And how did I respond? I said, "I completely agree with you." So why are you still harping on that as if it was important? Because again, since you seem to have trouble remember this, the area I was discussing was the untapped design space around "skill monkey". Whether or not the game emphasizes combat over exploration has NOTHING to do with that. We could agree either way, and it wouldn't change whether or not the game had a true skill monkey.

    so you should be able to show in the rules of the actual game where that is. Otherwise it's a personal playstyle preference, like I said.
    Considering I agreed with you right away, this statement seems really bizarre. Of course whether or not game focuses on exploration, combat, roleplaying, or anything else is a personal playstyle preference. I already fully concurred. That has absolutely nothing to do with the topic at hand.

    You said the abilities were so low that they were essentially a failure.
    Since you have decided to get really pedantic, no I did not. You won't find that quote anywhere. I said that they were essentially a saving throw. I said that in 1e - or in 2e if you distributed your points equally - you started out with failure rates in your thief skills as high as 60-70%. That's absolutely true. I also went on to say that yes you could focus on a few skills at a time to make them more reliable, but that comes only at the price of having more narrow skill ability. And more narrow skill ability doesn't make you a better skill monkey.

    Then you immediately shifted the goal posts and said "well, maybe 1 or 2 could, but they'd be obsolete by magic anyway" which also isn't true. For one, It only takes a couple levels to get a skill up to the 90%, so even a "low level " 5ish thief would be very competent in several skills.
    I'm not the one moving the goal posts. Remember, the ground I'm defending is whether D&D has a true skill monkey. So sure, in a couple of levels you could as a thief get a skill up to 90%, and you could start adding additional skills every few levels after that. That doesn't contradict what I said though, because having a 90% chance of success in a couple of highly narrow skills doesn't make you a skill monkey. It doesn't even necessarily make you a good thief. The very fact you are asserting this with confidence as a good skill monkey in my opinion proves my point.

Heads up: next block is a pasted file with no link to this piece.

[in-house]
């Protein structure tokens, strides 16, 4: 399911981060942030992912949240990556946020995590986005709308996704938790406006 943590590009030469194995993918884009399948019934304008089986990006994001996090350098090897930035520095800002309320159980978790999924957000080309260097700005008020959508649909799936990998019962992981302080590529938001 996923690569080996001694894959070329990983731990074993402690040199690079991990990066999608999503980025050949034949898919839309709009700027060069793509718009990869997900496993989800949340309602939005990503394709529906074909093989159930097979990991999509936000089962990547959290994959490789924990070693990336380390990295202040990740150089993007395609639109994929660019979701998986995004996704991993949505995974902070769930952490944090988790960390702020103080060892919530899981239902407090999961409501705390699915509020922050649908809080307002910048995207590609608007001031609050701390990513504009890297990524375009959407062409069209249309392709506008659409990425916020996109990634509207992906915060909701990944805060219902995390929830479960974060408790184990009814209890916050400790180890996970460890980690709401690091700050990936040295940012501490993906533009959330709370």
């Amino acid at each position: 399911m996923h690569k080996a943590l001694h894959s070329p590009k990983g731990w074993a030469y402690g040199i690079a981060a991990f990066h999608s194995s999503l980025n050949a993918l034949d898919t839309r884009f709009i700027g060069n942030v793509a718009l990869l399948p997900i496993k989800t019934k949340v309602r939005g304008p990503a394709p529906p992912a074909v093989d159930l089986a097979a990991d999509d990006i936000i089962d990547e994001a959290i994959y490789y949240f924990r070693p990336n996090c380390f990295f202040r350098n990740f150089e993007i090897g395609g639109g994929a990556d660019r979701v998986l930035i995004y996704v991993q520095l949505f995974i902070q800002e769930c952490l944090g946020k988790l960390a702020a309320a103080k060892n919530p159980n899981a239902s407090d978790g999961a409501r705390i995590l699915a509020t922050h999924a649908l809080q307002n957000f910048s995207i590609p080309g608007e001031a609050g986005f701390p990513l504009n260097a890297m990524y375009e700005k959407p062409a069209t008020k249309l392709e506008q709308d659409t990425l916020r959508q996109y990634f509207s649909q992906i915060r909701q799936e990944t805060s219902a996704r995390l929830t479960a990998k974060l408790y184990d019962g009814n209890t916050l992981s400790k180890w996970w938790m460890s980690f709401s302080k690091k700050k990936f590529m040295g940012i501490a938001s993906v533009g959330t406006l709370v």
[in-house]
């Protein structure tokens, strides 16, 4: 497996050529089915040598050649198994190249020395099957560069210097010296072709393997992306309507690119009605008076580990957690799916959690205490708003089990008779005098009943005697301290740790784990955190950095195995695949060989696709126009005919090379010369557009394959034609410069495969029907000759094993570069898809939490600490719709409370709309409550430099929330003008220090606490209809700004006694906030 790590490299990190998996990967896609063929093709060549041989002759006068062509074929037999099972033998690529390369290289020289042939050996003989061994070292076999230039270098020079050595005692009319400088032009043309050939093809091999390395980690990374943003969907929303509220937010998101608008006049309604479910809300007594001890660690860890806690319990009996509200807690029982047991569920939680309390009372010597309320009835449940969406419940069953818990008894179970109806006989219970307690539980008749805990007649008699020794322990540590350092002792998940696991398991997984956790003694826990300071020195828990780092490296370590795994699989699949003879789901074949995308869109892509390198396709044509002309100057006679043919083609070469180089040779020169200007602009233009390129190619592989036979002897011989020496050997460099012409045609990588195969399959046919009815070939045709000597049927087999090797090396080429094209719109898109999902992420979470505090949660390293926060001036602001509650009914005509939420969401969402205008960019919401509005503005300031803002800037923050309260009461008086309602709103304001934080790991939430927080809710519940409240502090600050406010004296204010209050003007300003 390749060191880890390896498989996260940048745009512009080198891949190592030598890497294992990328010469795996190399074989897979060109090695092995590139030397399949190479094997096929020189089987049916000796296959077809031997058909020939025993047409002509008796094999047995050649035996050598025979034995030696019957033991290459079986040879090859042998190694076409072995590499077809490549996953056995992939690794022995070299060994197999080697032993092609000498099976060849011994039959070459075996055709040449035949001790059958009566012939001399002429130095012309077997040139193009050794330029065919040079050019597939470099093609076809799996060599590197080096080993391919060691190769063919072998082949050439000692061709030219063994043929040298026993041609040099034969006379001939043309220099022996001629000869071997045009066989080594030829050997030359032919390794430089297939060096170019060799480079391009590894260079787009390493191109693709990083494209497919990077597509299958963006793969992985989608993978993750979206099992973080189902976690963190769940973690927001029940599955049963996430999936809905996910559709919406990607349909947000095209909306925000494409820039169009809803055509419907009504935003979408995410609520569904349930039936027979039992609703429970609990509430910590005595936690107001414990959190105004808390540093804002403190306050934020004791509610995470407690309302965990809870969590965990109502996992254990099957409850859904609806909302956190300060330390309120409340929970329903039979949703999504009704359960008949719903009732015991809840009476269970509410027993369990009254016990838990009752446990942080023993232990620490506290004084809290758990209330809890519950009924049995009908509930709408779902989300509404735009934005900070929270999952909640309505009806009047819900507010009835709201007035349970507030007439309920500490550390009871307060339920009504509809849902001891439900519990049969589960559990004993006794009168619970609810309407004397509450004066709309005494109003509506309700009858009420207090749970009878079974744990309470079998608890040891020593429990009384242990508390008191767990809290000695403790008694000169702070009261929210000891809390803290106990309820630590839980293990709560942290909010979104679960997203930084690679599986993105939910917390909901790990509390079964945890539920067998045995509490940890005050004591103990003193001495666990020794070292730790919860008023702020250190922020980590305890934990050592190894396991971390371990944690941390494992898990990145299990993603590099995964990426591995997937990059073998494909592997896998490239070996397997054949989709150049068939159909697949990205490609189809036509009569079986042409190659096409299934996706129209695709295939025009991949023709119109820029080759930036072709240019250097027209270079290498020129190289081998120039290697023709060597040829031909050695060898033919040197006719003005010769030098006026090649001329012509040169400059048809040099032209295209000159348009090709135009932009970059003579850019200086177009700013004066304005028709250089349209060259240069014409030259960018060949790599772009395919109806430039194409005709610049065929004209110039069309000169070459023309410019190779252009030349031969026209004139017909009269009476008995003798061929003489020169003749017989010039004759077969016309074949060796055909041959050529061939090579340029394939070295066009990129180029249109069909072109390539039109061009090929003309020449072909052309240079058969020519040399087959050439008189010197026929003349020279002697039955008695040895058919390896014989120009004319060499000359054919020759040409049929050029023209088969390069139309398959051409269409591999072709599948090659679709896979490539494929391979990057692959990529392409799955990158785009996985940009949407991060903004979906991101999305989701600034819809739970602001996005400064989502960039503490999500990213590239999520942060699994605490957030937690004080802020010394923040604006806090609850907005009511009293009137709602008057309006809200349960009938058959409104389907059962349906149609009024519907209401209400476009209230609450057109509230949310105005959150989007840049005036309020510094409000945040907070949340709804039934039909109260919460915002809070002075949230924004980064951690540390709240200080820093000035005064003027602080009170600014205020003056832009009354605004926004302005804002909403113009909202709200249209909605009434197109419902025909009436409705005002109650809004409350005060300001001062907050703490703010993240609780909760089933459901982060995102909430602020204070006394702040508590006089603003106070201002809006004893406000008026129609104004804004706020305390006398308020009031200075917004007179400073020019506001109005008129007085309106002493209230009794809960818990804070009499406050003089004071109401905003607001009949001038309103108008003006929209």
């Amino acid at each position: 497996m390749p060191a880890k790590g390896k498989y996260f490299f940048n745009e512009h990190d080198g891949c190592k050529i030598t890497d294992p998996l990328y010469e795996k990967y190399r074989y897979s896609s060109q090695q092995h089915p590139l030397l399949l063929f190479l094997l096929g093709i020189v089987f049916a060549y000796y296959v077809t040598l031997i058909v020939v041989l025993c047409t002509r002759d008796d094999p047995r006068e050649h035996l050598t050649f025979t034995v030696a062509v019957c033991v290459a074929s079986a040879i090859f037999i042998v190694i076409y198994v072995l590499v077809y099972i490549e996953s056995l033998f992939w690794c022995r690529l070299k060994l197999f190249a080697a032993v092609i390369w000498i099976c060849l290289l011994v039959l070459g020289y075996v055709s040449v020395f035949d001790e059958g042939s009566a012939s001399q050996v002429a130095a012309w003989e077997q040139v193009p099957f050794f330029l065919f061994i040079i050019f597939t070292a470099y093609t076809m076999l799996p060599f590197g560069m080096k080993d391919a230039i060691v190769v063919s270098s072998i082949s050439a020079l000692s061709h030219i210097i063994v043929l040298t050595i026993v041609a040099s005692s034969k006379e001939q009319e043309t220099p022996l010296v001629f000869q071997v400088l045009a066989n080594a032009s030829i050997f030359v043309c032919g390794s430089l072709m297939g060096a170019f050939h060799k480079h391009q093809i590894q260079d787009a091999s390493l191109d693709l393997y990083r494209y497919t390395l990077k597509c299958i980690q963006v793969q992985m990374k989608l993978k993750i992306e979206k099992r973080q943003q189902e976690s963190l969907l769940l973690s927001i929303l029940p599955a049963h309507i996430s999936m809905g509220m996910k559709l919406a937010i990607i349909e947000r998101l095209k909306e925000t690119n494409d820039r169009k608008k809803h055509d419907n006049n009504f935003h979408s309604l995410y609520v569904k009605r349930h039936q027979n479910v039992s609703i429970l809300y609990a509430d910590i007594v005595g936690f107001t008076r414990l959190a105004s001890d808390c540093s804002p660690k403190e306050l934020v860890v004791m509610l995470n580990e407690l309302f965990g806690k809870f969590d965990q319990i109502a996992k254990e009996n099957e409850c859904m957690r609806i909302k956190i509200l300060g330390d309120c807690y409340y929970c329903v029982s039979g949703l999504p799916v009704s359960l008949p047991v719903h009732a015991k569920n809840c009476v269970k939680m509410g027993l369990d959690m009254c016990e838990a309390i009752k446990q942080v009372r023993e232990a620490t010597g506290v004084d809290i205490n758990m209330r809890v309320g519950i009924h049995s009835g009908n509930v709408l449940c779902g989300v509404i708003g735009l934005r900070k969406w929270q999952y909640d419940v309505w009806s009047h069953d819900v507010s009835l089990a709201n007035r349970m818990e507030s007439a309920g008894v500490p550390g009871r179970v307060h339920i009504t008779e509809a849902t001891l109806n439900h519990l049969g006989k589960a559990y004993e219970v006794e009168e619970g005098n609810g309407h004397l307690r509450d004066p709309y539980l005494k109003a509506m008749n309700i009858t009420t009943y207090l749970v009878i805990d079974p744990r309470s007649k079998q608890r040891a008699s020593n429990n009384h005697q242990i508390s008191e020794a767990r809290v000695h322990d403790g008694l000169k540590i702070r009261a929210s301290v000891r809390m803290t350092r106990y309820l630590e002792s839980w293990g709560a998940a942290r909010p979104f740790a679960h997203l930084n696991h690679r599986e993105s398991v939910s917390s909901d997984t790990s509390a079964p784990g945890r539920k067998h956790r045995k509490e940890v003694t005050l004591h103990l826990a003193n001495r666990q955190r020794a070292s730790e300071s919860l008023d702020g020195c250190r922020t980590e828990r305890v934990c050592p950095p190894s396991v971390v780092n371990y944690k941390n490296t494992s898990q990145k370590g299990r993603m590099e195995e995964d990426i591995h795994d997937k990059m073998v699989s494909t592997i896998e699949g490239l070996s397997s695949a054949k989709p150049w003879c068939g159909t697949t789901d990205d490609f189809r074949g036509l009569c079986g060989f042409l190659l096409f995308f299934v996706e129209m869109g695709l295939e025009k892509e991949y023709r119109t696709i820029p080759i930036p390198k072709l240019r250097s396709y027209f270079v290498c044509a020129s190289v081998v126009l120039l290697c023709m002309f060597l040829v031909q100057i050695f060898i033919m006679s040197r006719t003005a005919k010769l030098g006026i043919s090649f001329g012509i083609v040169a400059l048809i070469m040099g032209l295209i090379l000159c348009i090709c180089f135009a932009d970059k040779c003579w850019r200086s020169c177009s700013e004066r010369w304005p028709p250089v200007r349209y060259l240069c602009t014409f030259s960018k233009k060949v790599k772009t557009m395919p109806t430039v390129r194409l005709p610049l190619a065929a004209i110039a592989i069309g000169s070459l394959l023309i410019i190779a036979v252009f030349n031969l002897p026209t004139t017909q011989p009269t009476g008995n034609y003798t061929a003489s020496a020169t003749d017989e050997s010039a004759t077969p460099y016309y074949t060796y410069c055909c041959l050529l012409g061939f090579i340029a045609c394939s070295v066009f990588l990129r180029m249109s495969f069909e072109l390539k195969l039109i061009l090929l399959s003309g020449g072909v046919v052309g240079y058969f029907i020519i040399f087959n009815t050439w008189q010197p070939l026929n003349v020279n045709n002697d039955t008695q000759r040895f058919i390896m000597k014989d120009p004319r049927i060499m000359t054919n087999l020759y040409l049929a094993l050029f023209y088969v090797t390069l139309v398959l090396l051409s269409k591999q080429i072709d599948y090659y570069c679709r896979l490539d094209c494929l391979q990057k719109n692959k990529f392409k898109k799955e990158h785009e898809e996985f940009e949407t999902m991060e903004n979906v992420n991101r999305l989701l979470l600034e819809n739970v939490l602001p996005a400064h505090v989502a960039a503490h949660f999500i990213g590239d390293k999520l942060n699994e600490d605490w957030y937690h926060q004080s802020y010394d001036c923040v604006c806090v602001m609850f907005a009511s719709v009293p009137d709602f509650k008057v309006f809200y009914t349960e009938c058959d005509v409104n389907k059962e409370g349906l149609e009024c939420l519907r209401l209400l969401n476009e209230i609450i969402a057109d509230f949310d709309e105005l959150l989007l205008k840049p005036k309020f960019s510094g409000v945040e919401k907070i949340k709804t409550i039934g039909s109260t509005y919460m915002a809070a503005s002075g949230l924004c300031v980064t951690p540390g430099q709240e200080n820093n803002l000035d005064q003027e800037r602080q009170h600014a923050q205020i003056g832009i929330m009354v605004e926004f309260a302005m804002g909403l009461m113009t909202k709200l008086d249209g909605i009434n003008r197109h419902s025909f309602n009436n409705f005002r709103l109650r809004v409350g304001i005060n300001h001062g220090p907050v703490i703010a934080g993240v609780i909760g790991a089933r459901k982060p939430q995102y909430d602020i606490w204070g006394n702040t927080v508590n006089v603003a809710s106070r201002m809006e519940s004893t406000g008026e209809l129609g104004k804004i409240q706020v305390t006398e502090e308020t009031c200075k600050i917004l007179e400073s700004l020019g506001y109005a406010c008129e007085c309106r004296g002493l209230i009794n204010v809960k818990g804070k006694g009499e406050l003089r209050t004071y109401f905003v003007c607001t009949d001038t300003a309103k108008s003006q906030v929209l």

The traits of a good skill money are:

    1) Broad - You can do a lot of things well. It's not enough to say "I can do this one thing well", because in theory each NWP created a testable skill. The 2e rogue even in your assessment of its skill utility, had to focus on a few extra 'bonus skills', above and beyond an average characters NWP's. Saying you could "move silently" or "find traps" well, because you invested build points in that, no more made you a skill monkey than any other class that had a few silo'd abilities associated with your archetype. And the fact that the rogue actually had weaker NWP access than some other classes, basically evened that out conceptually.
    2) Flexible - You can pick what skills you want to do well. Yes, the 2e Rogue could pick between his thief skills he wanted to advance, but he was still stuck with a fairly limited list of thief skills to work with. He was stuck with just that limited list made worse by 2e's very ad hoc skill system. He couldn't advance 'Fast Talk', 'Disguise', 'Jump', 'Tightrope Walk', 'Alchemy', 'Astronomy', 'Notice Details', 'Fix Stuff' or whatever else makes up being archetypally skillful. He possibly could take some of his limited NWP's slots to with a generous DM be able to do that stuff as more than just flavor, but he couldn't count on his skills increasing across the board. The only mechanism 2e had for getting better was the very limited ability of investing a NWP into the same thing twice. You don't have enough NWP's and the advantage accrued is too small to make that worthwhile. And frankly, very few NWP's concretely did anything, so that you could use them as narrative force.
    3) Reliable: A true skill monkey has skills that have narrative force. You reach a point rather quickly where there are some things you can just do with no chance of failing. You can imagine that as your skill increases, new abilities unlock, that you as a player can reliably propose with confidence that they'll succeed. Mundane walls can just be climbed without a chance of falling. A little later, ice walls can be climbed without a chance of falling. Or, chasms can be just jumped with no chance of failure. Then a bit later, broader chasms can be jumped. Traps can automatically be detected because your perception is reliable. Rarely has D&D really trusted having skills work this way, and when it has, it tends to be very conservative about what you can do automatically. It's fine with a 13th level spell-caster being able to reliably shape the very nature of reality, but the idea of an equivalent level skill monkey doing superhuman feats of skill is not something its ever endorsed.